Loading presentation...

Present Remotely

Send the link below via email or IM

Copy

Present to your audience

Start remote presentation

  • Invited audience members will follow you as you navigate and present
  • People invited to a presentation do not need a Prezi account
  • This link expires 10 minutes after you close the presentation
  • A maximum of 30 users can follow your presentation
  • Learn more about this feature in our knowledge base article

Do you really want to delete this prezi?

Neither you, nor the coeditors you shared it with will be able to recover it again.

DeleteCancel

Make your likes visible on Facebook?

Connect your Facebook account to Prezi and let your likes appear on your timeline.
You can change this under Settings & Account at any time.

No, thanks

Preview: The Cosmic Landscape

Covers the first half (p.1- p.5) of our textbook.
by

Denise Greenberg

on 4 October 2013

Comments (0)

Please log in to add your comment.

Report abuse

Transcript of Preview: The Cosmic Landscape

Text: Preview, pp 2-5
The Cosmic Landscape
Astronomy is the study of the heavens, the realm extending from beyond the Earth's Atmosphere to the most distant reaches of the Universe.

Before we dive into the cosmos, however, let's take a brief tour of this landscape to become familiar with its features and gain appreciation of its scale.
Preview: The Cosmic Landscape
Planet Earth, Our Home
Even so, it influences how we see the rest of the universe because it is our base view.
Although we think of Earth as huge, it is actually one of the smallest bodies in the cosmic landscape.
Astronomers use knowledge of Earth as a guide to how other planets work.

For example, the heat which creates motion within Earth cause the planet's crust to move and buckle at the surface. The same sort of heat deep in its core generate magnetic forces at the poles and in the atmosphere.
We can use these forces as examples of processes on other planets.

For example, we find landscapes on Venus and Mars that bear evidence of many of the same processes that shape our planet.
The Moon, our nearest neighbor in Space
The moon orbits the Earth about a quarter million miles (384,000) km away.
The Moon is held in tow by Earth's gravity, and is only about one-quarter the diameter of the Earth.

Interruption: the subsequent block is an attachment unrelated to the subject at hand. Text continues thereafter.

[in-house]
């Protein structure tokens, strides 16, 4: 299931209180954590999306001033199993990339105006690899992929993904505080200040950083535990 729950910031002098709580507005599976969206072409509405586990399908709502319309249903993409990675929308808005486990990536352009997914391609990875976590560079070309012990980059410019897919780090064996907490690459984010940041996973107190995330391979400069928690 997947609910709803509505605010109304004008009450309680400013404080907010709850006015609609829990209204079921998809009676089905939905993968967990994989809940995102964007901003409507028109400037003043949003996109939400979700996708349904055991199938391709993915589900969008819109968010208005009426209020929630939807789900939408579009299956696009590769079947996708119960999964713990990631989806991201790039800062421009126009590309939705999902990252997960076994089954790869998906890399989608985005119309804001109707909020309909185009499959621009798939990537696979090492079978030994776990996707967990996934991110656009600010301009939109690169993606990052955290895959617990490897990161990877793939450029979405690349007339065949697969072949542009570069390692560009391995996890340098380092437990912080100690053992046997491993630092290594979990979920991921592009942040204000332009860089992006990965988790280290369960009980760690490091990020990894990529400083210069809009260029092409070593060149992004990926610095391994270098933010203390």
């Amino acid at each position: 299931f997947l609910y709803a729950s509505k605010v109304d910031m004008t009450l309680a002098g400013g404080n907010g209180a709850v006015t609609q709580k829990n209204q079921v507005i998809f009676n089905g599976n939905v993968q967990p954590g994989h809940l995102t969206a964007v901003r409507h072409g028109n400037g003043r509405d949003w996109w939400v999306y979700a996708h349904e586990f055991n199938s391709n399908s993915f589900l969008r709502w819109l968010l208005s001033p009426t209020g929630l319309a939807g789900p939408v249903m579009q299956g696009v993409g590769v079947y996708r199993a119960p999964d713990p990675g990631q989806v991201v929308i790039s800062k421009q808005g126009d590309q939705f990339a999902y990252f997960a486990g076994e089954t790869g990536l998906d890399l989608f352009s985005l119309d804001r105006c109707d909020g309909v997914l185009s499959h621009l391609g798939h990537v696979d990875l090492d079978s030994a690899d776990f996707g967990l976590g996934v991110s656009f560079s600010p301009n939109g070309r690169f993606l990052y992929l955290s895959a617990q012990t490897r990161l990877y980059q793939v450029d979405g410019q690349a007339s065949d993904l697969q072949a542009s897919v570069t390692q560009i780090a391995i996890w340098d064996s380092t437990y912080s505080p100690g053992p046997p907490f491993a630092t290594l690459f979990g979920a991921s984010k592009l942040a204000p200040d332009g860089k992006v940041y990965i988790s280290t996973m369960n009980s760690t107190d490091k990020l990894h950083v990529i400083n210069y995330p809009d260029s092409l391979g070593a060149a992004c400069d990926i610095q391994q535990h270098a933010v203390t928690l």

It is also only about 1/80 the mass of Earth.
The differences in size and mass explain in part why the Earth and Moon have such different surfaces and characteristics.

Without the Earth's mass, the Moon was not able to retain an atmosphere. The Moon's core also cooled much more quickly, so there are no crustal motions.
The Planets
Beyond the Moon, circling the same Sun, are seven other planets.
Mercury
Venus
Earth
Mars
Jupiter
Saturn
Uranus
Neptune
Mercury, Venus, Mars, Jupiter and Saturn are visible to the naked eye as bright points of lights, like stars.
Unlike stars, however, the planets appear to drift slowly and regularly against the pattern of background stars. This regular motion gave the planets a special significance to people in ancient times.
The Sun, our Nearest Star
The Sun is a huge ball of gas more than 100 times the diameter of Earth and more than 300,000 times more massive.
The Sun contains about 1,000 times more matter than all of the Solar System's planets combined.
If the Sun were the size of a volleyball, the Earth would be about the size of a pinhead, and Jupiter roughly the size of a nickel.
The Sun differs from the planets in more than just size; it generates energy at its core by nuclear reactions that convert hydrogen into helium.
From the core, the energy flows to the Sun's surface, and from there it pours into space.
The Solar System
The Sun and the eight planets orbiting it form the Solar System. Other objects, such as dwarf planets, asteroids and comets, orbit the Sun as well.
Most asteroids orbit between Mars and Jupiter in the "asteroid belt," also the home of the dwarf planet Ceres.
Full transcript